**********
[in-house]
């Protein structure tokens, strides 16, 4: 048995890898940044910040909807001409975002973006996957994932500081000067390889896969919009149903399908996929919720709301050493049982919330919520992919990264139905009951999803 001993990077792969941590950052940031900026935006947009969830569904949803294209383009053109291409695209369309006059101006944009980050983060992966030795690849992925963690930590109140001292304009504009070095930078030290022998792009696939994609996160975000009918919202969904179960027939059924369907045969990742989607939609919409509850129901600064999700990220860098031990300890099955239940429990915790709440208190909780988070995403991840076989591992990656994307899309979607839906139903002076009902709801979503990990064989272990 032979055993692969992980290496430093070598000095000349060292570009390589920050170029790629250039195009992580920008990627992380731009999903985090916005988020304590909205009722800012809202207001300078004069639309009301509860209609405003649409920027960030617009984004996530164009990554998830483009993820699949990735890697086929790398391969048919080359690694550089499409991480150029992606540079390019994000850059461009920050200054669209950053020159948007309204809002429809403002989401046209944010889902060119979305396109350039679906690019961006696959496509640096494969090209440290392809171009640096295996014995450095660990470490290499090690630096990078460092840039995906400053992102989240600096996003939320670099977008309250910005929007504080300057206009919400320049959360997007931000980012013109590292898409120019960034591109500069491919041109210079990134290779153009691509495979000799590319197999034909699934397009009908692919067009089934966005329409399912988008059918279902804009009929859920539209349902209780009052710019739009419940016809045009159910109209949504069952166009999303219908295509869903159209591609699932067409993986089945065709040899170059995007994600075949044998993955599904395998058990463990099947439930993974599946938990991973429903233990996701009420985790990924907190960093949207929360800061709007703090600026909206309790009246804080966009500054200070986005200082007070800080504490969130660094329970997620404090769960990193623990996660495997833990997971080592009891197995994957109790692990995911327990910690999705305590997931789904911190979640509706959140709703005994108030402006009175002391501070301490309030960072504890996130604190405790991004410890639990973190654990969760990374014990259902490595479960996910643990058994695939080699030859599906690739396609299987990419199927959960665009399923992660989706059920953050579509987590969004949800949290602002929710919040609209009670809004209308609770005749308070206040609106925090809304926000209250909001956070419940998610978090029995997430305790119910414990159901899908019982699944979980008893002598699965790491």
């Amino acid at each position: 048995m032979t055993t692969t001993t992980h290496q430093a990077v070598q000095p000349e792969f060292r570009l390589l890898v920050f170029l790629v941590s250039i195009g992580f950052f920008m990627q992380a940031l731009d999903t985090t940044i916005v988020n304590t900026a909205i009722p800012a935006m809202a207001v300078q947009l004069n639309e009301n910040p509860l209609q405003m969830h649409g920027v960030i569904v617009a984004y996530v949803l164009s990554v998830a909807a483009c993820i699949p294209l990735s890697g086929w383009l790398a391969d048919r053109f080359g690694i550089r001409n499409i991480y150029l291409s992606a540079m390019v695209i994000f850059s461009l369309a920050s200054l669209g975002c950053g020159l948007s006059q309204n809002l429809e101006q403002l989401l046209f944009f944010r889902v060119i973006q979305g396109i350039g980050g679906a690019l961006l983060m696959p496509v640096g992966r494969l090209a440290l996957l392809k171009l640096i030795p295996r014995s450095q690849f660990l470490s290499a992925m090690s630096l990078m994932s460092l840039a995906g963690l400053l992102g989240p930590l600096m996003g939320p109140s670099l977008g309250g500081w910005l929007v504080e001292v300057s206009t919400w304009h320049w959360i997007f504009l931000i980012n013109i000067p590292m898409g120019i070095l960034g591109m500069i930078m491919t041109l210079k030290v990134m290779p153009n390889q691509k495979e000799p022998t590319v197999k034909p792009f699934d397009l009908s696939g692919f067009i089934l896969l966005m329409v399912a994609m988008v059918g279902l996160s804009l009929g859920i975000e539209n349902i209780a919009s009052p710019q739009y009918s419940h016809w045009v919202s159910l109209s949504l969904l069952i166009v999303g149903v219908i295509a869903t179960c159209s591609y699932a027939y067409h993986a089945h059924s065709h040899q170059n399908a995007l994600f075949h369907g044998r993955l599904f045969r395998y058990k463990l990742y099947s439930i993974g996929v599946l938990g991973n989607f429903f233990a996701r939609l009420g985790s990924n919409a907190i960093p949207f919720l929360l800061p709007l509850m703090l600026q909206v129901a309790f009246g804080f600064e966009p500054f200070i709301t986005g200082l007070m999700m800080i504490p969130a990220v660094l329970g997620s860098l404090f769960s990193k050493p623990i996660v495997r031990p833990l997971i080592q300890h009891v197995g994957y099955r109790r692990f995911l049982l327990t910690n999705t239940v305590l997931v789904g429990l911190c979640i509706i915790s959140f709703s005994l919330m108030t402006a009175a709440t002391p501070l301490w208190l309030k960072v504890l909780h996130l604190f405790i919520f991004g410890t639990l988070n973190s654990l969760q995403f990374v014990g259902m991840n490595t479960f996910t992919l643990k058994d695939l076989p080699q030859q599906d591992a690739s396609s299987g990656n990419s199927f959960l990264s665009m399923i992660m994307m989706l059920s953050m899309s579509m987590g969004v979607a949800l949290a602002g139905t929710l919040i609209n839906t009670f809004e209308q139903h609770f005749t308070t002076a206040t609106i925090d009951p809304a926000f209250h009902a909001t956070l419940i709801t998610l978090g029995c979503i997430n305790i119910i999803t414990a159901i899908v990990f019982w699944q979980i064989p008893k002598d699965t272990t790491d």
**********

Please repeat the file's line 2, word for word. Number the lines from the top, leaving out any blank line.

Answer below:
């Protein structure tokens, strides 16, 4: 048995890898940044910040909807001409975002973006996957994932500081000067390889896969919009149903399908996929919720709301050493049982919330919520992919990264139905009951999803 001993990077792969941590950052940031900026935006947009969830569904949803294209383009053109291409695209369309006059101006944009980050983060992966030795690849992925963690930590109140001292304009504009070095930078030290022998792009696939994609996160975000009918919202969904179960027939059924369907045969990742989607939609919409509850129901600064999700990220860098031990300890099955239940429990915790709440208190909780988070995403991840076989591992990656994307899309979607839906139903002076009902709801979503990990064989272990 032979055993692969992980290496430093070598000095000349060292570009390589920050170029790629250039195009992580920008990627992380731009999903985090916005988020304590909205009722800012809202207001300078004069639309009301509860209609405003649409920027960030617009984004996530164009990554998830483009993820699949990735890697086929790398391969048919080359690694550089499409991480150029992606540079390019994000850059461009920050200054669209950053020159948007309204809002429809403002989401046209944010889902060119979305396109350039679906690019961006696959496509640096494969090209440290392809171009640096295996014995450095660990470490290499090690630096990078460092840039995906400053992102989240600096996003939320670099977008309250910005929007504080300057206009919400320049959360997007931000980012013109590292898409120019960034591109500069491919041109210079990134290779153009691509495979000799590319197999034909699934397009009908692919067009089934966005329409399912988008059918279902804009009929859920539209349902209780009052710019739009419940016809045009159910109209949504069952166009999303219908295509869903159209591609699932067409993986089945065709040899170059995007994600075949044998993955599904395998058990463990099947439930993974599946938990991973429903233990996701009420985790990924907190960093949207929360800061709007703090600026909206309790009246804080966009500054200070986005200082007070800080504490969130660094329970997620404090769960990193623990996660495997833990997971080592009891197995994957109790692990995911327990910690999705305590997931789904911190979640509706959140709703005994108030402006009175002391501070301490309030960072504890996130604190405790991004410890639990973190654990969760990374014990259902490595479960996910643990058994695939080699030859599906690739396609299987990419199927959960665009399923992660989706059920953050579509987590969004949800949290602002929710919040609209009670809004209308609770005749308070206040609106925090809304926000209250909001956070419940998610978090029995997430305790119910414990159901899908019982699944979980008893002598699965790491």